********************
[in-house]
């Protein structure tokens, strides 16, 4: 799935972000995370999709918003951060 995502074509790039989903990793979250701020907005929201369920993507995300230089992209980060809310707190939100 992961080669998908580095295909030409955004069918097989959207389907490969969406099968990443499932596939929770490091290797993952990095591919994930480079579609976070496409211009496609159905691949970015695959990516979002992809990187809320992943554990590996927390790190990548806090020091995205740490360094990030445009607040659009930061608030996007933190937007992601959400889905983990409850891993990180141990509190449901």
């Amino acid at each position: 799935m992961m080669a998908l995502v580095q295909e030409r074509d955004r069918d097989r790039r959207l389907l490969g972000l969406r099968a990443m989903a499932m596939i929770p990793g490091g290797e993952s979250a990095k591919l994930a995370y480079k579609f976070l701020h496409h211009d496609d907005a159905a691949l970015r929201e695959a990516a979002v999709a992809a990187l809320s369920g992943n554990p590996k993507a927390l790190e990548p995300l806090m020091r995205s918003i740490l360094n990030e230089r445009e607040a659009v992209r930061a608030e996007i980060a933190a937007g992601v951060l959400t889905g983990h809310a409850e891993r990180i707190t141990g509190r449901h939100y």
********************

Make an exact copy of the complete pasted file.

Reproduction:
[in-house]
């Protein structure tokens, strides 16, 4: 799935972000995370999709918003951060 995502074509790039989903990793979250701020907005929201369920993507995300230089992209980060809310707190939100 992961080669998908580095295909030409955004069918097989959207389907490969969406099968990443499932596939929770490091290797993952990095591919994930480079579609976070496409211009496609159905691949970015695959990516979002992809990187809320992943554990590996927390790190990548806090020091995205740490360094990030445009607040659009930061608030996007933190937007992601959400889905983990409850891993990180141990509190449901």
């Amino acid at each position: 799935m992961m080669a998908l995502v580095q295909e030409r074509d955004r069918d097989r790039r959207l389907l490969g972000l969406r099968a990443m989903a499932m596939i929770p990793g490091g290797e993952s979250a990095k591919l994930a995370y480079k579609f976070l701020h496409h211009d496609d907005a159905a691949l970015r929201e695959a990516a979002v999709a992809a990187l809320s369920g992943n554990p590996k993507a927390l790190e990548p995300l806090m020091r995205s918003i740490l360094n990030e230089r445009e607040a659009v992209r930061a608030e996007i980060a933190a937007g992601v951060l959400t889905g983990h809310a409850e891993r990180i707190t141990g509190r449901h939100y």